‘Wishing to encourage her young son’s progress on the piano, a mother took her small boy to a Paderewski concert. After they were comfortably seated in the front row, the mother spotted a friend in the audience. She told her son, ‘Sit here only, do not go anywhere. I will just say hello to my friend and come back.’ She walked down the aisle to greet her friend.  Seizing the opportunity to explore the wonders of the concert hall, the little boy got up from his seat and…

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Archaeologists Have Figured Out How The Great Giza Pyramid Was Built

(THIS ARTICLE IS COURTESY OF ENGLAND’S CHANNEL 9 NEWS AND UK CHANNEL 4)

 

 

Ancient Egyptians reportedly built the Great Pyramid at Giza by shifting more than 154 million kilograms of limestone in boats.

Archaeologists working with a documentary to be screened on UK’s Channel 4 claims to have unearthed an ancient scroll, a network of waterways and a ceremonial boat, The Sun reports.

The papyrus scroll is believed to date back to 2600BC and is said to be the only firsthand account of how the Great Pyramid was constructed.

The evidence claims to prove thousands of workers helped move 154,221,406kgs of limestone along the River Nile in boats made with planks and rope.

The Sun reports the limestone blocks were transported through the waterways before arriving at a purposely built inland port.

“We’ve outlined the central basin, which we think was the primary delivery area to the foot of the Giza Plateau,” archaeologist Mark Lehner said.

The Great Pyramid, which was the tomb of Pharaoh Khufu, was built in 2600BC.

RELATED ARTICLES

Little is known about Khufu other than that he ruled during the Forth Dynasty in the first half of the Old Kingdom after succeeding his father.

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Over 34,000 people flee in fear of Bali volcano erupting at any time

(THIS ARTICLE IS COURTESY OF THE SHANGHAI DAILY NEWS ALSO KNOWN AS ‘SHINE’)

 

Over 34,000 people flee in fear of Bali volcano erupting at any time

MORE than 34,000 people have fled from a rumbling volcano on the resort island of Bali as the magnitude of tremors grows, prompting fears it could erupt for the first time in more than 50 years.

Indonesia’s disaster mitigation agency said the number of people fleeing their homes surrounding the volcano had tripled since Friday amid growing alarm that Mount Agung could erupt at any moment.

“The evacuation process is ongoing and we expect the number of evacuees to continue to rise,” agency spokesman Sutopo Purwo Nugroho said.

The volcano, the highest point in Bali and located about 75 kilometers from the tourist hub of Kuta, has been rumbling since August.

Officials announced the highest possible alert level on Friday following the increasing volcanic activity, and urged people to stay at least 9 kilometers away from the crater.

“I am actually very worried to leave, I left my cows and pigs at home because we were ordered to vacate our village immediately,” villager Nyoman Asih who fled with her entire family said.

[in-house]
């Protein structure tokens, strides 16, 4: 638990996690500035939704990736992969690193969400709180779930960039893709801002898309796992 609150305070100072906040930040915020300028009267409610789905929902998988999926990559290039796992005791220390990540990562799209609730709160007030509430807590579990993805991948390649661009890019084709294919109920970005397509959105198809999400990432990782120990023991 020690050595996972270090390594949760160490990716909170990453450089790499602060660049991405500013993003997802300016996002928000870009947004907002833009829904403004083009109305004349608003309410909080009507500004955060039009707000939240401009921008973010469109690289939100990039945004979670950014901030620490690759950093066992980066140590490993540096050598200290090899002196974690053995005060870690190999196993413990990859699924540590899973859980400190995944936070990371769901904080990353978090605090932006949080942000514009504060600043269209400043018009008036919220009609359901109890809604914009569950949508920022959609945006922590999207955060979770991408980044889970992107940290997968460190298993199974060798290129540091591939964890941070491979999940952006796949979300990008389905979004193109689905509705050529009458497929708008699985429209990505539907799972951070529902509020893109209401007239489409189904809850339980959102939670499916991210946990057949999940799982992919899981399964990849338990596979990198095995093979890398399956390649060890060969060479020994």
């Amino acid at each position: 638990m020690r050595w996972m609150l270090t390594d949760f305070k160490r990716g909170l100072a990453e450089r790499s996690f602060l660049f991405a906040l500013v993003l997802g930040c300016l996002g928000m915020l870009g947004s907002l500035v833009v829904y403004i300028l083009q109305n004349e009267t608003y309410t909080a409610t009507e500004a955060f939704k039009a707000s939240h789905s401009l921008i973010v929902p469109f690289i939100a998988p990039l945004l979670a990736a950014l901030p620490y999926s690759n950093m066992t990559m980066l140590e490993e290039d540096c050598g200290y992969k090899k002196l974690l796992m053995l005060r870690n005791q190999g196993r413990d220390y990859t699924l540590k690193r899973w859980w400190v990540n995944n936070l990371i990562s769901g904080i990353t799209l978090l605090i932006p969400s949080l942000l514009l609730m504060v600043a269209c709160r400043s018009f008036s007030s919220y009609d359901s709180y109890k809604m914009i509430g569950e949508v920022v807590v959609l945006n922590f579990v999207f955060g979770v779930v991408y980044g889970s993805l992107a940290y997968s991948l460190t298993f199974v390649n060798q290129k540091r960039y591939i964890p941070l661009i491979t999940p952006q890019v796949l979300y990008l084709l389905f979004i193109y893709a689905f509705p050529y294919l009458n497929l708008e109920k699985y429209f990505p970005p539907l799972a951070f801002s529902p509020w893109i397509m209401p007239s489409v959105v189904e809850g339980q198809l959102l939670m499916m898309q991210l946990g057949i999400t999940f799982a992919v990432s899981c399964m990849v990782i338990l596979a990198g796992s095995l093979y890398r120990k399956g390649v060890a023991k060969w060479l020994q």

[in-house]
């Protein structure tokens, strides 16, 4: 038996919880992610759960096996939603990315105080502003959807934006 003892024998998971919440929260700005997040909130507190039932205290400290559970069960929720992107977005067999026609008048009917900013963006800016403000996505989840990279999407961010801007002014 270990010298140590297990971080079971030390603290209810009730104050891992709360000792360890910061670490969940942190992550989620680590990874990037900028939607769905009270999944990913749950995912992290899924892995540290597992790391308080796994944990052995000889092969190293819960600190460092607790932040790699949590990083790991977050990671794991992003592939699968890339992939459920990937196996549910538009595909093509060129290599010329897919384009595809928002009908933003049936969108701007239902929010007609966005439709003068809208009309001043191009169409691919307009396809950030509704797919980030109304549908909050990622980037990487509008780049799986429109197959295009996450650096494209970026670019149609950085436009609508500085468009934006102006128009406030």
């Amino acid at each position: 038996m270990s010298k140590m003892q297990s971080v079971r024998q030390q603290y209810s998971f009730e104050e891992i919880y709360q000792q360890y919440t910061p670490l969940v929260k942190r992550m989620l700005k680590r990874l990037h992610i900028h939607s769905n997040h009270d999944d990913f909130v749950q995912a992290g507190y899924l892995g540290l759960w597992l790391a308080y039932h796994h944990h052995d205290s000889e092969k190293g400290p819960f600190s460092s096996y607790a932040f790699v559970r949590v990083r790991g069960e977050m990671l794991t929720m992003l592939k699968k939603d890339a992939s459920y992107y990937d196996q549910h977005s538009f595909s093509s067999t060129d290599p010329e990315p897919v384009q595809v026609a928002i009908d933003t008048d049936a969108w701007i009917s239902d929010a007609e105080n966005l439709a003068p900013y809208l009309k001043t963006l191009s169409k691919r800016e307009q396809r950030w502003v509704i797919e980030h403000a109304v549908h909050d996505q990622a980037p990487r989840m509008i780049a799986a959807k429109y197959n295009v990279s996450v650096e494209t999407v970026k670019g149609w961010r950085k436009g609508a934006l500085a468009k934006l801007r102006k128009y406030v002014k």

The international airport in Bali’s capital, Denpasar, was anticipating the prospect of closure but no flight schedules had been affected as yesterday. The airport has prepared buses and trains to divert passengers to alternative hubs in neighboring provinces if the mountain erupts.

Flight disruptions due to drifting ash clouds are not uncommon in Indonesia, which sits on a belt of seismic activity known as the “Ring of Fire.”

Last year more than two dozen domestic and international flights to Bali’s neighboring resort island Lombok were cancelled due to a drifting ash cloud from erupting Mount Rinjani.

Island still safe

Bali officials said the island was still generally safe but urged tourists to stay away from tourism spots located within the danger zone.

Pura Besakih temple, one of Bali’s most prominent temples which is located just a few kilometers away from the mountain’s slopes, has been closed to visitors since Saturday.

The Indonesian Center for Volcanology and Geological Hazard Mitigation said the tremors had grown more powerful yesterday.

“The mountain has not erupted until now. The earthquakes are happening less frequently but the magnitude is getting stronger,” Gede Suantika, a senior volcanologist at the agency, said.

Indonesia is home to around 130 volcanoes due to its position on the “Ring of Fire,” a belt of tectonic plate boundaries circling the Pacific Ocean where frequent seismic activity occurs.

The volcano agency’s chief Kasbani said Mount Agung had a history of major eruptions that eclipsed recent episodes in Indonesia, including the 2010 eruption of Mount Merapi in Central Java that claimed at least 350 lives.

The 2010 Merapi eruption, which also forced hundreds of thousands of villagers to flee, was that mountain’s biggest since 1872.

The 1963 eruption of Mount Agung killed more than 1,000 people and devastated many villages.